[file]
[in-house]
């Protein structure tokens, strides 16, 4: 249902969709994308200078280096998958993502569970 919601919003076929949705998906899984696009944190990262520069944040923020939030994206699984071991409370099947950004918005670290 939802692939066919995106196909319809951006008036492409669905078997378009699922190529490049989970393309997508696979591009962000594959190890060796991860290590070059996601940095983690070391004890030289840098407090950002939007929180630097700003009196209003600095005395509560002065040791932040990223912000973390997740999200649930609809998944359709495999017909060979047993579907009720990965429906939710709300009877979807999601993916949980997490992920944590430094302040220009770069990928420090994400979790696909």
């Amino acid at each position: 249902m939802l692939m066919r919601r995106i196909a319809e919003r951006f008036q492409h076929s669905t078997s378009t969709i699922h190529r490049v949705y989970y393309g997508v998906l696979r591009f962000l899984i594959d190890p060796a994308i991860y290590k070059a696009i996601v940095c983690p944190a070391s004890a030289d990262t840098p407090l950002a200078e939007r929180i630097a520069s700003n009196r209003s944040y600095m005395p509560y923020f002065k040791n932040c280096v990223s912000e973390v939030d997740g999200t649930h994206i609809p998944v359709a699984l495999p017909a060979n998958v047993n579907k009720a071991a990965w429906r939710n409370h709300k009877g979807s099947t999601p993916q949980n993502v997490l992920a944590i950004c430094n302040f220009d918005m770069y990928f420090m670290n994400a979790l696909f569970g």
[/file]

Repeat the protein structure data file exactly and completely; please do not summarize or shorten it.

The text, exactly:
[in-house]
């Protein structure tokens, strides 16, 4: 249902969709994308200078280096998958993502569970 919601919003076929949705998906899984696009944190990262520069944040923020939030994206699984071991409370099947950004918005670290 939802692939066919995106196909319809951006008036492409669905078997378009699922190529490049989970393309997508696979591009962000594959190890060796991860290590070059996601940095983690070391004890030289840098407090950002939007929180630097700003009196209003600095005395509560002065040791932040990223912000973390997740999200649930609809998944359709495999017909060979047993579907009720990965429906939710709300009877979807999601993916949980997490992920944590430094302040220009770069990928420090994400979790696909």
């Amino acid at each position: 249902m939802l692939m066919r919601r995106i196909a319809e919003r951006f008036q492409h076929s669905t078997s378009t969709i699922h190529r490049v949705y989970y393309g997508v998906l696979r591009f962000l899984i594959d190890p060796a994308i991860y290590k070059a696009i996601v940095c983690p944190a070391s004890a030289d990262t840098p407090l950002a200078e939007r929180i630097a520069s700003n009196r209003s944040y600095m005395p509560y923020f002065k040791n932040c280096v990223s912000e973390v939030d997740g999200t649930h994206i609809p998944v359709a699984l495999p017909a060979n998958v047993n579907k009720a071991a990965w429906r939710n409370h709300k009877g979807s099947t999601p993916q949980n993502v997490l992920a944590i950004c430094n302040f220009d918005m770069y990928f420090m670290n994400a979790l696909f569970g």